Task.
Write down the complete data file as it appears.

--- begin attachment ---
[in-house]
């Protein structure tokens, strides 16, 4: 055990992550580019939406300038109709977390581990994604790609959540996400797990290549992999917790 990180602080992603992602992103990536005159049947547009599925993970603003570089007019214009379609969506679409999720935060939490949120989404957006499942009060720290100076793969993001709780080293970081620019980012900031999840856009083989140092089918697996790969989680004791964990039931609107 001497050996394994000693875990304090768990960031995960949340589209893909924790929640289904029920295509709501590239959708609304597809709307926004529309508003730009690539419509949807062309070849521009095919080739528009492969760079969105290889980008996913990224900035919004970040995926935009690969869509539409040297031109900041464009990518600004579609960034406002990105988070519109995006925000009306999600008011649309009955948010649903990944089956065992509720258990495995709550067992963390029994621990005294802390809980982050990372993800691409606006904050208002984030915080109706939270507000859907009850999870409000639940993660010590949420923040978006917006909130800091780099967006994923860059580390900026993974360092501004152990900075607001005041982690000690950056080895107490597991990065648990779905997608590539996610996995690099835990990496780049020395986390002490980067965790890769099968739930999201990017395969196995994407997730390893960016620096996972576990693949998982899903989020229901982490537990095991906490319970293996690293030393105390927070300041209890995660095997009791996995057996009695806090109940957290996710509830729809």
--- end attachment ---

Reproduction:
[in-house]
């Protein structure tokens, strides 16, 4: 055990992550580019939406300038109709977390581990994604790609959540996400797990290549992999917790 990180602080992603992602992103990536005159049947547009599925993970603003570089007019214009379609969506679409999720935060939490949120989404957006499942009060720290100076793969993001709780080293970081620019980012900031999840856009083989140092089918697996790969989680004791964990039931609107 001497050996394994000693875990304090768990960031995960949340589209893909924790929640289904029920295509709501590239959708609304597809709307926004529309508003730009690539419509949807062309070849521009095919080739528009492969760079969105290889980008996913990224900035919004970040995926935009690969869509539409040297031109900041464009990518600004579609960034406002990105988070519109995006925000009306999600008011649309009955948010649903990944089956065992509720258990495995709550067992963390029994621990005294802390809980982050990372993800691409606006904050208002984030915080109706939270507000859907009850999870409000639940993660010590949420923040978006917006909130800091780099967006994923860059580390900026993974360092501004152990900075607001005041982690000690950056080895107490597991990065648990779905997608590539996610996995690099835990990496780049020395986390002490980067965790890769099968739930999201990017395969196995994407997730390893960016620096996972576990693949998982899903989020229901982490537990095991906490319970293996690293030393105390927070300041209890995660095997009791996995057996009695806090109940957290996710509830729809």